It’s Mueller time. The Special Counsel’s 400-page report on Russia’s alleged influence on the 2016 election was released to the public this morning (with some ongoing investigations redacted, of course), and every voter in America knows exactly what it means.
The report completely exonerates President Trump. It’s as plain as day. The report also incriminates President Trump as a traitor and an agent of Russia. It’s as plain as day.
Aristotle wrote that a thing cannot be itself and its opposite at the same time. Try telling that to Republican or Democrat political activists. They’re viewing 2 different movies on the same screen, coming up with justification for whichever story they would like to be true.
Leave it to one of the great intellectuals of our time to lay it down perfectly:
The #MuellerReport perfectly crystallises our age. Those who dislike Trump are leafing through looking for only that which incriminates, those who like him search only for what exculpates and exonerates. Each frantically ignoring what they don’t want to see. I’m guilty too
— Stephen Fry (@stephenfry) April 18, 2019
Confirmation bias is so prevalent in 2019 that a tweet like that one just feels like a miracle. (Only 200-or-so Twitter users are now attacking Fry as an agent of the Kremlin. 300, tops.)
Consider what’s happening to the Special Counsel’s document right now. The Trump fan sits down to read the Mueller Report thinking, “I know the POTUS has done everything 100% right from the beginning, and I’m gonna prove it. Woah, look at these 3 words at the end of page 236! This proves me correct!” The Trump hater scans through the Mueller Report thinking, “I know he’s a Russian commie spy, and I’m gonna prove it. Woah, look at the 4 words in the middle of page 112! I TOLD YA SO, you Russian-lovin’ xenophobes!”
The whole schmozz reminds me of a song lyric by Stereolab:
You go in that team, I go on this team,
Divide everything, a flag or a number.
Make ‘em opposites, so there’s a reason
Okay, now we can fight.
My only other personal commentary is that Twitter is extremely right-wing and nobody there knows it. The small number of Republicans and large number of Democrats on social media are each using far-right fascist tactics, portraying opponents as “the other,” a horde of lower life-forms who do not share any of the same human traits as those who agree with them.
But there’s an interesting side-effect (just one?) of the back-and-forth chirping by political camps.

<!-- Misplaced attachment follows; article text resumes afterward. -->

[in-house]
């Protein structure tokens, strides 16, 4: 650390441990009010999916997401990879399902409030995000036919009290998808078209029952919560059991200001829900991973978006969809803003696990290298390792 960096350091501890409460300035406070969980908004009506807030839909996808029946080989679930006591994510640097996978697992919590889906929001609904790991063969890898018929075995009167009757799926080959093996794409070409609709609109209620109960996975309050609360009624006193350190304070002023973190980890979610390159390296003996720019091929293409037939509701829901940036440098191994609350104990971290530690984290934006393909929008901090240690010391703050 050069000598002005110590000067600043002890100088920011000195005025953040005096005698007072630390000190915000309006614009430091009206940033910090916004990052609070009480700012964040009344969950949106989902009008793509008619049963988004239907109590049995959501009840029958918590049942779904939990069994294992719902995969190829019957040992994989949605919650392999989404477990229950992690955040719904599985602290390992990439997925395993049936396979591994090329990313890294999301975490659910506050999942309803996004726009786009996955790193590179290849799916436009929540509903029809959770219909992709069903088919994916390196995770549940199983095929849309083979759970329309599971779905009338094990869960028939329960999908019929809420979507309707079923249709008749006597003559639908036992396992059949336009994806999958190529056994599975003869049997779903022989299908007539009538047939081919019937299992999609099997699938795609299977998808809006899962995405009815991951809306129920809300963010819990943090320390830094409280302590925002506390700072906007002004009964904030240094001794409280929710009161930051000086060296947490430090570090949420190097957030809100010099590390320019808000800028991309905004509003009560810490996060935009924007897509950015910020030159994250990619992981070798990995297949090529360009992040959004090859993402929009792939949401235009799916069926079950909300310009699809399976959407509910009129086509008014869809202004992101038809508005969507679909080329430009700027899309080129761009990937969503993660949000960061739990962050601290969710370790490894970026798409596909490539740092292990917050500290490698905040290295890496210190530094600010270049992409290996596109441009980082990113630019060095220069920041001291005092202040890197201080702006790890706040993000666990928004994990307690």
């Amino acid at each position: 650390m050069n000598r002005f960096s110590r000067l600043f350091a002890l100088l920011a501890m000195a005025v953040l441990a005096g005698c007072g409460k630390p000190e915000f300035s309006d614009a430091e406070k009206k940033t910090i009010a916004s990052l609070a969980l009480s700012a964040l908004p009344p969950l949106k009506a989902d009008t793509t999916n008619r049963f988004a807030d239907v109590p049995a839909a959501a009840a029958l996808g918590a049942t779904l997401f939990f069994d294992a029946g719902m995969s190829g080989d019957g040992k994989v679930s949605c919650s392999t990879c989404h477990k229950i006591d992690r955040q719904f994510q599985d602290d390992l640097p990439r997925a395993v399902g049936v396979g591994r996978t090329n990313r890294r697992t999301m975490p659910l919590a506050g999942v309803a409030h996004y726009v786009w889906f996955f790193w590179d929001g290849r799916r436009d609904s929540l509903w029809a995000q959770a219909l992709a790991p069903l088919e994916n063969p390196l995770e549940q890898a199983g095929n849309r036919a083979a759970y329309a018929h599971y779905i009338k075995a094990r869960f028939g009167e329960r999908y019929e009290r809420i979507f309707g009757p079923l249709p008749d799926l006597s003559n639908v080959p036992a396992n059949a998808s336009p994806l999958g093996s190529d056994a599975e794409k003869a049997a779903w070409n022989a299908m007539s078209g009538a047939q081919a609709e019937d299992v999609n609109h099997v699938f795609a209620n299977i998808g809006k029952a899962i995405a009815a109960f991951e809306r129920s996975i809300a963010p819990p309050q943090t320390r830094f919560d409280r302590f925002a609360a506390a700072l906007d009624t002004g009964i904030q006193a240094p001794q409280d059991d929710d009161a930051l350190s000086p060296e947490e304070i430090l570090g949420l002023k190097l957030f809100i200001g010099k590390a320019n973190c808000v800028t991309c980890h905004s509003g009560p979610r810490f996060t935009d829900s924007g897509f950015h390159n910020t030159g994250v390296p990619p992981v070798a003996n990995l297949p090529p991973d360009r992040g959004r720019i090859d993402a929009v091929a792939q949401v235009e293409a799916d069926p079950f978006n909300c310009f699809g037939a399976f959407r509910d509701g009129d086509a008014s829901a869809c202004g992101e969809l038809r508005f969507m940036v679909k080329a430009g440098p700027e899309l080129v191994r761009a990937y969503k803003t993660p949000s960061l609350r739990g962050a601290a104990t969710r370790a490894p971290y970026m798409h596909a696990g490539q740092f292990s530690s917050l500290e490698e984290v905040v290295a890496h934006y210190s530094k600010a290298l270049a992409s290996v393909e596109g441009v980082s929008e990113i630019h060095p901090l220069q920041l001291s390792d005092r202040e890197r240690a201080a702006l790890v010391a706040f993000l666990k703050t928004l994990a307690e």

It makes handicapping the Vegas odds feel refreshing as hell.
Presidential Politics in 2019: Loose Talk, Tight Wallets
The markets at political betting sites force speculators to set partisan baloney aside, and to be totally cliché about it, put their money where their mouth is.
Imagine if politicians were asked to gamble $100,000 on themselves to win any upcoming election that they predict a victory in. The time-honored TV rhetoric of “You think Americans will vote for my opponent? Nonsense!” would change to something like, “I am reasonably confident in a non-financially-committed sort of way that I can probably luck out and win this one. But don’t quote me on that.”
Surely there are Trump haters who have driven 45’s impeachment odds shorter by placing large wagers on The Donald to get thrown out of the White House. And, of course, there are Trump fans who are putting money on the President to remain in office and prevail in 2020.
But there may not be as many partisan bettors as one would imagine. Because unlike the reactions to the Mueller report, unlike what you hear at stump speeches, and unlike the mixed messages coming from biased news sources like Breitbart or CNN, the gambling lines on politics are objective.
President Trump will either remain in office through 2024 or he won’t. Winning speculators will get paid out and mistaken bettors will lose cash. It’s cut and dry. Just like with sporting events, there must be a winner in the end. Parties will always claim that the other one is cheating, but that happens in sports too. It doesn’t change the scoreboard.
Bovada Sportsbook has appeared torn between adjusting Trump betting odds to the action and trying to keep everything in perspective. Trump-impeachment markets have come and gone from the site’s “Politics” futures board. When the media screams that the end is nigh, the odds on Trump to be thrown or voted out of office shrink shorter. When things quiet down, they expand or disappear.
There’s one Trump market at Bovada that currently interests me – and should interest any household handicappers who are looking to boost their gambling stake over the long term.